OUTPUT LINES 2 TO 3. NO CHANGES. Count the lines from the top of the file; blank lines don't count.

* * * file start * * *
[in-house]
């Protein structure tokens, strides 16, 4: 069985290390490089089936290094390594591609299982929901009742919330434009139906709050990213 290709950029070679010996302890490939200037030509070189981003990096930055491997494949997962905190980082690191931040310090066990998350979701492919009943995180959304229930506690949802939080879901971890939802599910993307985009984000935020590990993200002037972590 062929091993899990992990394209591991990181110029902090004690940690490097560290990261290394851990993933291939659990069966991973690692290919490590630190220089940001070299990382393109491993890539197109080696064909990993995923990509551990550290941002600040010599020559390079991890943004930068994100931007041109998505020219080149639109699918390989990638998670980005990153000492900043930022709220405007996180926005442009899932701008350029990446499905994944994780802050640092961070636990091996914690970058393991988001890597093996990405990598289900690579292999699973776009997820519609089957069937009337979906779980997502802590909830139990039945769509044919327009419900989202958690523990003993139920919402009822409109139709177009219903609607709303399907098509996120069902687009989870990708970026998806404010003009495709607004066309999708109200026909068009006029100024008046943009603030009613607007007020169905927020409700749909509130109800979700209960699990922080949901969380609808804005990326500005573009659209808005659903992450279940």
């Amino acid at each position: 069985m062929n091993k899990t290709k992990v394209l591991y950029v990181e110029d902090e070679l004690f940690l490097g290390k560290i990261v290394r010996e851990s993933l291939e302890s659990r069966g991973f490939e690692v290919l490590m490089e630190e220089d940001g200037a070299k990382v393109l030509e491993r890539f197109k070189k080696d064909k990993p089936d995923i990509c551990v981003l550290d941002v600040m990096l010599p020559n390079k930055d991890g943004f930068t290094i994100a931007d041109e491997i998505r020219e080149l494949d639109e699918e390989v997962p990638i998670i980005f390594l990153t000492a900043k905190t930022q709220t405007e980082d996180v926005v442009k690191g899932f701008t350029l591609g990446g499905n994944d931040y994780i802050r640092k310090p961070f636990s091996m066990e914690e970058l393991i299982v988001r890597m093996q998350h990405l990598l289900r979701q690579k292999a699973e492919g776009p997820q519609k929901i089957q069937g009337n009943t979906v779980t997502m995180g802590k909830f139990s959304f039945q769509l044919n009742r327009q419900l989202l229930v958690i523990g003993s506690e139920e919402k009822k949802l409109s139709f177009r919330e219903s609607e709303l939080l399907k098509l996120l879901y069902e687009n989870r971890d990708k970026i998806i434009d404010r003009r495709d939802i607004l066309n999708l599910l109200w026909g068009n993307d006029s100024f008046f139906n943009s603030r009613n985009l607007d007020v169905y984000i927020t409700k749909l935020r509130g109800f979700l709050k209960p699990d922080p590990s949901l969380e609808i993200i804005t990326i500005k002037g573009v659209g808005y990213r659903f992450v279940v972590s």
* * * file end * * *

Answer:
């Protein structure tokens, strides 16, 4: 069985290390490089089936290094390594591609299982929901009742919330434009139906709050990213 290709950029070679010996302890490939200037030509070189981003990096930055491997494949997962905190980082690191931040310090066990998350979701492919009943995180959304229930506690949802939080879901971890939802599910993307985009984000935020590990993200002037972590 062929091993899990992990394209591991990181110029902090004690940690490097560290990261290394851990993933291939659990069966991973690692290919490590630190220089940001070299990382393109491993890539197109080696064909990993995923990509551990550290941002600040010599020559390079991890943004930068994100931007041109998505020219080149639109699918390989990638998670980005990153000492900043930022709220405007996180926005442009899932701008350029990446499905994944994780802050640092961070636990091996914690970058393991988001890597093996990405990598289900690579292999699973776009997820519609089957069937009337979906779980997502802590909830139990039945769509044919327009419900989202958690523990003993139920919402009822409109139709177009219903609607709303399907098509996120069902687009989870990708970026998806404010003009495709607004066309999708109200026909068009006029100024008046943009603030009613607007007020169905927020409700749909509130109800979700209960699990922080949901969380609808804005990326500005573009659209808005659903992450279940």
């Amino acid at each position: 069985m062929n091993k899990t290709k992990v394209l591991y950029v990181e110029d902090e070679l004690f940690l490097g290390k560290i990261v290394r010996e851990s993933l291939e302890s659990r069966g991973f490939e690692v290919l490590m490089e630190e220089d940001g200037a070299k990382v393109l030509e491993r890539f197109k070189k080696d064909k990993p089936d995923i990509c551990v981003l550290d941002v600040m990096l010599p020559n390079k930055d991890g943004f930068t290094i994100a931007d041109e491997i998505r020219e080149l494949d639109e699918e390989v997962p990638i998670i980005f390594l990153t000492a900043k905190t930022q709220t405007e980082d996180v926005v442009k690191g899932f701008t350029l591609g990446g499905n994944d931040y994780i802050r640092k310090p961070f636990s091996m066990e914690e970058l393991i299982v988001r890597m093996q998350h990405l990598l289900r979701q690579k292999a699973e492919g776009p997820q519609k929901i089957q069937g009337n009943t979906v779980t997502m995180g802590k909830f139990s959304f039945q769509l044919n009742r327009q419900l989202l229930v958690i523990g003993s506690e139920e919402k009822k949802l409109s139709f177009r919330e219903s609607e709303l939080l399907k098509l996120l879901y069902e687009n989870r971890d990708k970026i998806i434009d404010r003009r495709d939802i607004l066309n999708l599910l109200w026909g068009n993307d006029s100024f008046f139906n943009s603030r009613n985009l607007d007020v169905y984000i927020t409700k749909l935020r509130g109800f979700l709050k209960p699990d922080p590990s949901l969380e609808i993200i804005t990326i500005k002037g573009v659209g808005y990213r659903f992450v279940v972590s």